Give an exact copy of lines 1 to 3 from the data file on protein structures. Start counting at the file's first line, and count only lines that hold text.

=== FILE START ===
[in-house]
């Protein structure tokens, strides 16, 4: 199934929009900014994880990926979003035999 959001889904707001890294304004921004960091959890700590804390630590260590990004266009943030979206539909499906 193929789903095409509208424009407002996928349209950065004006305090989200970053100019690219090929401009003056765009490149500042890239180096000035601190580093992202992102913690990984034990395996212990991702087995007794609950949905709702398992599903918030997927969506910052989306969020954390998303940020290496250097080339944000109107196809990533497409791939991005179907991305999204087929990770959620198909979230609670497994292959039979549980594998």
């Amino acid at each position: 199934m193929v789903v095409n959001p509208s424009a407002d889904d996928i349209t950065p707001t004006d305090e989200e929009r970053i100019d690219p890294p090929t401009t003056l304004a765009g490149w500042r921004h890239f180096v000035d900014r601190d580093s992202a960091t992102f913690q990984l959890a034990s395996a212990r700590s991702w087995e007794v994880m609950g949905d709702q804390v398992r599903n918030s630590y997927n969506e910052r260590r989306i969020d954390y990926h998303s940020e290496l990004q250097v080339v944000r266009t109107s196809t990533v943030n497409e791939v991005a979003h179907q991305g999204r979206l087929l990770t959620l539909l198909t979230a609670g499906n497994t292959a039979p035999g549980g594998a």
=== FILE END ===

[in-house]
């Protein structure tokens, strides 16, 4: 199934929009900014994880990926979003035999 959001889904707001890294304004921004960091959890700590804390630590260590990004266009943030979206539909499906 193929789903095409509208424009407002996928349209950065004006305090989200970053100019690219090929401009003056765009490149500042890239180096000035601190580093992202992102913690990984034990395996212990991702087995007794609950949905709702398992599903918030997927969506910052989306969020954390998303940020290496250097080339944000109107196809990533497409791939991005179907991305999204087929990770959620198909979230609670497994292959039979549980594998």
């Amino acid at each position: 199934m193929v789903v095409n959001p509208s424009a407002d889904d996928i349209t950065p707001t004006d305090e989200e929009r970053i100019d690219p890294p090929t401009t003056l304004a765009g490149w500042r921004h890239f180096v000035d900014r601190d580093s992202a960091t992102f913690q990984l959890a034990s395996a212990r700590s991702w087995e007794v994880m609950g949905d709702q804390v398992r599903n918030s630590y997927n969506e910052r260590r989306i969020d954390y990926h998303s940020e290496l990004q250097v080339v944000r266009t109107s196809t990533v943030n497409e791939v991005a979003h179907q991305g999204r979206l087929l990770t959620l539909l198909t979230a609670g499906n497994t292959a039979p035999g549980g594998a």